Rounding out the session, the UBS Consumption Indicator that aims to forecast the trend in private spending in the coming 3-4 months is likely to fall to a fresh 4-year low in May as the pace of unemployment continues to push higher, ticking up to a seasonally-adjusted rate of 3.5% in the same period for the first time since March 2006.

Written by Ilya Spivak, Currency Analyst
Euro, British Pound Gains Threatened with Key GDP, CPI Data on Tap (Euro Open)
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What is Forex?

If you would go out on a dinner with your friends or family and you mentioned that you were trading on the Forex market most of them wouldn’t know what you were talking about. The worst thing is that most of the Forex traders that join the Forex market don’t know what they are doing. Understanding what Forex is, is the first good step to your success at Forex trading.

The foreign exchange market (Currency, Forex, or FX) is where currency trading takes place. It is where banks and other official institutions facilitate the buying and selling of foreign currencies. Forex transactions typically involve one party purchasing a quantity of one currency in exchange for paying a quantity of another. The foreign exchange market that we see today started evolving during the 1970s when world over countries gradually switched to floating exchange rate from their erstwhile exchange rate regime, which remained fixed as per the Bretton Woods system till 1971.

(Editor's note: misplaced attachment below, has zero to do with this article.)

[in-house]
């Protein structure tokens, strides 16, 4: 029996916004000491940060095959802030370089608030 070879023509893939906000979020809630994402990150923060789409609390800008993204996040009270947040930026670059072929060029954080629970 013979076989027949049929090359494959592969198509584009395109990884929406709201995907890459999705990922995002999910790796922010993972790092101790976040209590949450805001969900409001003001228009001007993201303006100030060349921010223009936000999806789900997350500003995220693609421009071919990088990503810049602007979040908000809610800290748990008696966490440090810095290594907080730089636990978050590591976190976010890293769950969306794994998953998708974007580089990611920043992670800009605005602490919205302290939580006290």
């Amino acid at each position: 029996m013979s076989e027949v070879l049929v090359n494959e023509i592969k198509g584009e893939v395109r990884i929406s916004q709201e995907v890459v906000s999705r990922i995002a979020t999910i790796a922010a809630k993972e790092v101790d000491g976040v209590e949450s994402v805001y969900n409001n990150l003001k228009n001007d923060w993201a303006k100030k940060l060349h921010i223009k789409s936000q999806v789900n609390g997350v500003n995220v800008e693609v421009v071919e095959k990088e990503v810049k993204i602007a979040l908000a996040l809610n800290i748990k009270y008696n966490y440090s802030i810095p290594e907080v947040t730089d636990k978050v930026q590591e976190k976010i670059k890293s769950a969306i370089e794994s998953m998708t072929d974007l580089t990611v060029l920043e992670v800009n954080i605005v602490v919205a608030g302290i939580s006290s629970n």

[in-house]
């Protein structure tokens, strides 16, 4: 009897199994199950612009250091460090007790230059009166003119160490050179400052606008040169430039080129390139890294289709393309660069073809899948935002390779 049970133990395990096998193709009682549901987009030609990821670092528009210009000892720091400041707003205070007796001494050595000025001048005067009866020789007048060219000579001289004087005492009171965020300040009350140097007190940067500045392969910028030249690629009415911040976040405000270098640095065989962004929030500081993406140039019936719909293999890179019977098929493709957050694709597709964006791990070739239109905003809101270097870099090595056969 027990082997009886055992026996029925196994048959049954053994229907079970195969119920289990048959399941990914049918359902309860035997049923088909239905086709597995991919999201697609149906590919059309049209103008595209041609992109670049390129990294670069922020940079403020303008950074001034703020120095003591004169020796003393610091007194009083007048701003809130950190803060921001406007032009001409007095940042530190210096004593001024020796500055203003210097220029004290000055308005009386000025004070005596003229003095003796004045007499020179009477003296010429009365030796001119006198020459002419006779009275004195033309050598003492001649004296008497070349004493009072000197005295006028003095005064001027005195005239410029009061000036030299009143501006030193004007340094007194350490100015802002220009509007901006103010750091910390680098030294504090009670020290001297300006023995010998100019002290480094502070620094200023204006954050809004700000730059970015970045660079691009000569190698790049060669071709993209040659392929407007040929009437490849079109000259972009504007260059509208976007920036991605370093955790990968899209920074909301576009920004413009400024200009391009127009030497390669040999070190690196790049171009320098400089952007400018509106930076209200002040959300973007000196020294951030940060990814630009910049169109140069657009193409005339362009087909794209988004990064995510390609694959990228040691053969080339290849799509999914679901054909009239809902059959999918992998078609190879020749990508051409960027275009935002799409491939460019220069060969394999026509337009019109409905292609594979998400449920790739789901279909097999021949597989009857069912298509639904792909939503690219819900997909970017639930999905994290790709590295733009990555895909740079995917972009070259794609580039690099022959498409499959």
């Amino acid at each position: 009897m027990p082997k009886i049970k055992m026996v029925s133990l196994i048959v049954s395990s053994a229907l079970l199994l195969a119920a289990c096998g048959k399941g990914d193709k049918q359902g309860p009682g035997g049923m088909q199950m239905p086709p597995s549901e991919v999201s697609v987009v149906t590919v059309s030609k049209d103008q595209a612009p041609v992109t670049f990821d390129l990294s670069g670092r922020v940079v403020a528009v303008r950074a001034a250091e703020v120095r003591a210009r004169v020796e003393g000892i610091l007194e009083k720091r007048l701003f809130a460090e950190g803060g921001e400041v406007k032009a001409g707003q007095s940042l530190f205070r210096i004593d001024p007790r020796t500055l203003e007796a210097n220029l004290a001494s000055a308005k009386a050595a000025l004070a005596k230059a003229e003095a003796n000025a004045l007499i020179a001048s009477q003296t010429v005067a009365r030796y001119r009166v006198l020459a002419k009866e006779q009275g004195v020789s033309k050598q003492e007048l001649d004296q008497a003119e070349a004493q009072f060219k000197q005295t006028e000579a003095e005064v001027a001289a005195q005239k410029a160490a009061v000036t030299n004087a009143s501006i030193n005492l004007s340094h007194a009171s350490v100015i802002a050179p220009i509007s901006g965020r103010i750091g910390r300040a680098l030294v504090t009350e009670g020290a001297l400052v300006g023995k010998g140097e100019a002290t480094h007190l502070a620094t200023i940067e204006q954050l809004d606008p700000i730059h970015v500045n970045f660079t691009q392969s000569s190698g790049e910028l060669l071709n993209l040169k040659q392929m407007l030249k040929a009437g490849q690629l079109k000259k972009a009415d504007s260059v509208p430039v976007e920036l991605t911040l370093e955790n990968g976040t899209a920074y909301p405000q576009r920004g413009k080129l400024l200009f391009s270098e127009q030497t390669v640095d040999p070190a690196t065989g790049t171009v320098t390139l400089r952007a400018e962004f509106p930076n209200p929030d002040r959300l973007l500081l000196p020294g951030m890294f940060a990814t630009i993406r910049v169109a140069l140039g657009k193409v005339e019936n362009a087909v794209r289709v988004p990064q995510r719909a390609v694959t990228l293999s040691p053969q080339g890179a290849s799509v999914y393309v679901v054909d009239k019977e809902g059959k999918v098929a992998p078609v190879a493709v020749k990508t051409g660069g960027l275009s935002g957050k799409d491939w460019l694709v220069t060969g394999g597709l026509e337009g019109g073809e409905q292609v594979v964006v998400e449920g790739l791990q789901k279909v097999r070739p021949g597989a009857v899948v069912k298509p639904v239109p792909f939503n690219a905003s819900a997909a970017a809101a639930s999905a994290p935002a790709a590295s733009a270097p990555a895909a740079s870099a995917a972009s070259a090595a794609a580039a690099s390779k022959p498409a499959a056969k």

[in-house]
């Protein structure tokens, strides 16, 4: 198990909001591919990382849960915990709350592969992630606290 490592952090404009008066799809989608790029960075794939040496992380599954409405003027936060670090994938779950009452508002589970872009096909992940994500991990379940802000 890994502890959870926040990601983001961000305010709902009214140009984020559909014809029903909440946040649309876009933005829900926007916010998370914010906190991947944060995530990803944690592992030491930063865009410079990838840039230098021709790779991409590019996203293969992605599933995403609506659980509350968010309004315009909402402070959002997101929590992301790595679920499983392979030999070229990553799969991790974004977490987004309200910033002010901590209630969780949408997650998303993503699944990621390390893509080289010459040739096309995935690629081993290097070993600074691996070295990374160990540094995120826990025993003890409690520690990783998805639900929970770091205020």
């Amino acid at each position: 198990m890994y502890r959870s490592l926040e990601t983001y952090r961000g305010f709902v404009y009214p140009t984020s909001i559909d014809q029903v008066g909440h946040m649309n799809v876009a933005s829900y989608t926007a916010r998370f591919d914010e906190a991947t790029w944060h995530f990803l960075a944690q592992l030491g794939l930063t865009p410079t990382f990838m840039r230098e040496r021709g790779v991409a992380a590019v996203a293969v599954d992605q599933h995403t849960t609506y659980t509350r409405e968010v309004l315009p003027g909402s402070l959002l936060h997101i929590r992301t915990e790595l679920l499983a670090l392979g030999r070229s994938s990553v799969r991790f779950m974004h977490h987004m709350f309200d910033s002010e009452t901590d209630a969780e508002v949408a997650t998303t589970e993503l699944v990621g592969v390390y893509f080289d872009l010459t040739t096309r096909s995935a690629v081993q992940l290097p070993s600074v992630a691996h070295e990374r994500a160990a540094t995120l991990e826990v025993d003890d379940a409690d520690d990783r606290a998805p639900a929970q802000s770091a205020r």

Today, the Forex market is one of the largest and most liquid financial markets in the world, and includes trading between large banks, central banks, currency speculators, corporations, governments, and other institutions. The average daily volume in the global foreign exchange and related markets is continuously growing. Traditional daily turnover was reported to be over US$3.2 trillion in April 2007 by the Bank for International Settlements. Since then, the market has continued to grow. According to Euromoney's annual Forex Poll, volumes grew a further 41% between 2007 and 2008.

Forex Turnover

Forex Turnover
Main foreign exchange market turnover, 1988 - 2007, measured in billions of USD.
The purpose of Forex market is to facilitate trade and investment. The need for a foreign exchange market arises because of the presence of multifarious international currencies such as US Dollar, Pound Sterling, Yen, etc., and the need for trading in such currencies. Since you aren’t buying anything physical this kind of trading can be confusing. When buying a currency think of it as buying a part in that particular country’s economy because the currency rate reflects the economical situation of the country when compared to others.